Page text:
All moralities tend to have common features: they prohibit killing, stealing, and dishonouring other members of the community. They demand that, in our own choices, we give weight to the interests of others within the same community. They differ in the breadth of the community that benefits from these injunctions. A limited morality protects a limited community. The limit might be fixed by family relationship, or social class, or nation, or religion. Those beyond the limit are strangers, and strangers have no protection. In contrast, a universal morality extends protection to all others, including strangers.

Thus a universal morality requires us to give the same respect to everyone; they are morally equal to us, even when we have never met them and have no prior knowledge of them, when they do not look or sound like us and do not worship as we do. A universal morality might not require us to give other kinds of equality to strangers, such as civic equality, political equality, or financial equality. But it demands that in making our own choices we should always consider the interests of strangers and give them some weight.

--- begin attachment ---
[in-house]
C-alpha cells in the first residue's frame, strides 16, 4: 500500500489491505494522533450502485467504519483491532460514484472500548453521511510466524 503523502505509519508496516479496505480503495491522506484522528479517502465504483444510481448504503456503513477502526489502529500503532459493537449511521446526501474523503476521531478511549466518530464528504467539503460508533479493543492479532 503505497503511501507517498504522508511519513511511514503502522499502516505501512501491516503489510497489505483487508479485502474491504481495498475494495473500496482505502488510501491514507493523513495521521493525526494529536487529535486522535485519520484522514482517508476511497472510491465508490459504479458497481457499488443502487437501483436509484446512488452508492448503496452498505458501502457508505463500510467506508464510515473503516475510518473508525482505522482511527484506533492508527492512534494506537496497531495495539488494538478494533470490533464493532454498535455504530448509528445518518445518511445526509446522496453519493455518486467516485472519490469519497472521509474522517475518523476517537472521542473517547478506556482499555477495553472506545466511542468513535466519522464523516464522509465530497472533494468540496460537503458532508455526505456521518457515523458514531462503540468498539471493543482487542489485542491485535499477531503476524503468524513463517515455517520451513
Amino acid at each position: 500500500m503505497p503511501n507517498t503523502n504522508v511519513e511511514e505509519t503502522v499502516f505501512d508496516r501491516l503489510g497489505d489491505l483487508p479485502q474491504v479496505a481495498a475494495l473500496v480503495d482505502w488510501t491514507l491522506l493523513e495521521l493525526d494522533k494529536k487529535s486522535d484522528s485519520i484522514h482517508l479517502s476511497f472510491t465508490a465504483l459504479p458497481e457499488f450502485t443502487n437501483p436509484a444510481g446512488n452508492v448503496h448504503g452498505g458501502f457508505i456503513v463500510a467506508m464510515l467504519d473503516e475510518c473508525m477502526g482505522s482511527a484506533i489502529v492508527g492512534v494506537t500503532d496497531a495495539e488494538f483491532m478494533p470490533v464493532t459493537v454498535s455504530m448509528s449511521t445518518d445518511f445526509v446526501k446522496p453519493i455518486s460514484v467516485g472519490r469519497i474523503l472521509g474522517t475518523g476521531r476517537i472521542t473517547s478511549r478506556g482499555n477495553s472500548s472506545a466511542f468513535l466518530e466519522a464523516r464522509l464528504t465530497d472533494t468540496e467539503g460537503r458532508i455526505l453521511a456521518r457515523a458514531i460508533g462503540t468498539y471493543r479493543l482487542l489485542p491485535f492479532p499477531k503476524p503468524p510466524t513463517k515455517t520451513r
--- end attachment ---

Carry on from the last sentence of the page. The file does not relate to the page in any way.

A universal morality is not necessarily non-violent and does not preclude the use of violence against strangers. It does impose strict conditions on the use of violence, specifying the actions by strangers—and not only strangers—that can incur a violent response, such as aggression against us. It imposes strict limits on violence against strangers—and not only strangers—such as those written into the international laws of war.